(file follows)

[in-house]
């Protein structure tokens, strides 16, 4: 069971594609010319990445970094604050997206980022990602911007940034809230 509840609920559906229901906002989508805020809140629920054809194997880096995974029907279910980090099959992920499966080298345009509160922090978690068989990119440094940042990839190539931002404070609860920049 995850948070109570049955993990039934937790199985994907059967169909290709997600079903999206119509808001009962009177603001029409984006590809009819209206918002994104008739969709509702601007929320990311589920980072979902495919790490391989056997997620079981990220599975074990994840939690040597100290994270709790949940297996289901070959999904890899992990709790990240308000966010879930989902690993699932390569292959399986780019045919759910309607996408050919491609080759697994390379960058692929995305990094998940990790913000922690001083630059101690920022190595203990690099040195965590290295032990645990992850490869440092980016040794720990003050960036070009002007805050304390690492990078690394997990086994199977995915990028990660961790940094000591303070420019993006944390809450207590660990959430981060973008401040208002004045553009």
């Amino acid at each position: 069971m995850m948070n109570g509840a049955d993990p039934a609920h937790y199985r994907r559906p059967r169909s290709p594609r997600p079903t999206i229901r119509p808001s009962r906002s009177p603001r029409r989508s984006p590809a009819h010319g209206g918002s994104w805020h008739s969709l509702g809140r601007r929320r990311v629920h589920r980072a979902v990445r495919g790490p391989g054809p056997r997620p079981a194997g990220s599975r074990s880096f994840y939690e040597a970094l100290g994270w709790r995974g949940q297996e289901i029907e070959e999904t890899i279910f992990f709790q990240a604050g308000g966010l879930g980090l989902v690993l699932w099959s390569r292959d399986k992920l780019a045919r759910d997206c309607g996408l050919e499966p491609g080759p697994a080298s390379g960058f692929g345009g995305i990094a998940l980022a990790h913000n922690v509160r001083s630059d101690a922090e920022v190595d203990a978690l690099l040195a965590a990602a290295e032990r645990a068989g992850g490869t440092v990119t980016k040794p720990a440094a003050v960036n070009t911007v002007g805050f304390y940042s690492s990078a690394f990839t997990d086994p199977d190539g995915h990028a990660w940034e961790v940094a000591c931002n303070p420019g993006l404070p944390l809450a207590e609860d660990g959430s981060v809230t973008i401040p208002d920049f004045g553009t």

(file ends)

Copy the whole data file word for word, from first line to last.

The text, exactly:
[in-house]
């Protein structure tokens, strides 16, 4: 069971594609010319990445970094604050997206980022990602911007940034809230 509840609920559906229901906002989508805020809140629920054809194997880096995974029907279910980090099959992920499966080298345009509160922090978690068989990119440094940042990839190539931002404070609860920049 995850948070109570049955993990039934937790199985994907059967169909290709997600079903999206119509808001009962009177603001029409984006590809009819209206918002994104008739969709509702601007929320990311589920980072979902495919790490391989056997997620079981990220599975074990994840939690040597100290994270709790949940297996289901070959999904890899992990709790990240308000966010879930989902690993699932390569292959399986780019045919759910309607996408050919491609080759697994390379960058692929995305990094998940990790913000922690001083630059101690920022190595203990690099040195965590290295032990645990992850490869440092980016040794720990003050960036070009002007805050304390690492990078690394997990086994199977995915990028990660961790940094000591303070420019993006944390809450207590660990959430981060973008401040208002004045553009």
């Amino acid at each position: 069971m995850m948070n109570g509840a049955d993990p039934a609920h937790y199985r994907r559906p059967r169909s290709p594609r997600p079903t999206i229901r119509p808001s009962r906002s009177p603001r029409r989508s984006p590809a009819h010319g209206g918002s994104w805020h008739s969709l509702g809140r601007r929320r990311v629920h589920r980072a979902v990445r495919g790490p391989g054809p056997r997620p079981a194997g990220s599975r074990s880096f994840y939690e040597a970094l100290g994270w709790r995974g949940q297996e289901i029907e070959e999904t890899i279910f992990f709790q990240a604050g308000g966010l879930g980090l989902v690993l699932w099959s390569r292959d399986k992920l780019a045919r759910d997206c309607g996408l050919e499966p491609g080759p697994a080298s390379g960058f692929g345009g995305i990094a998940l980022a990790h913000n922690v509160r001083s630059d101690a922090e920022v190595d203990a978690l690099l040195a965590a990602a290295e032990r645990a068989g992850g490869t440092v990119t980016k040794p720990a440094a003050v960036n070009t911007v002007g805050f304390y940042s690492s990078a690394f990839t997990d086994p199977d190539g995915h990028a990660w940034e961790v940094a000591c931002n303070p420019g993006l404070p944390l809450a207590e609860d660990g959430s981060v809230t973008i401040p208002d920049f004045g553009t």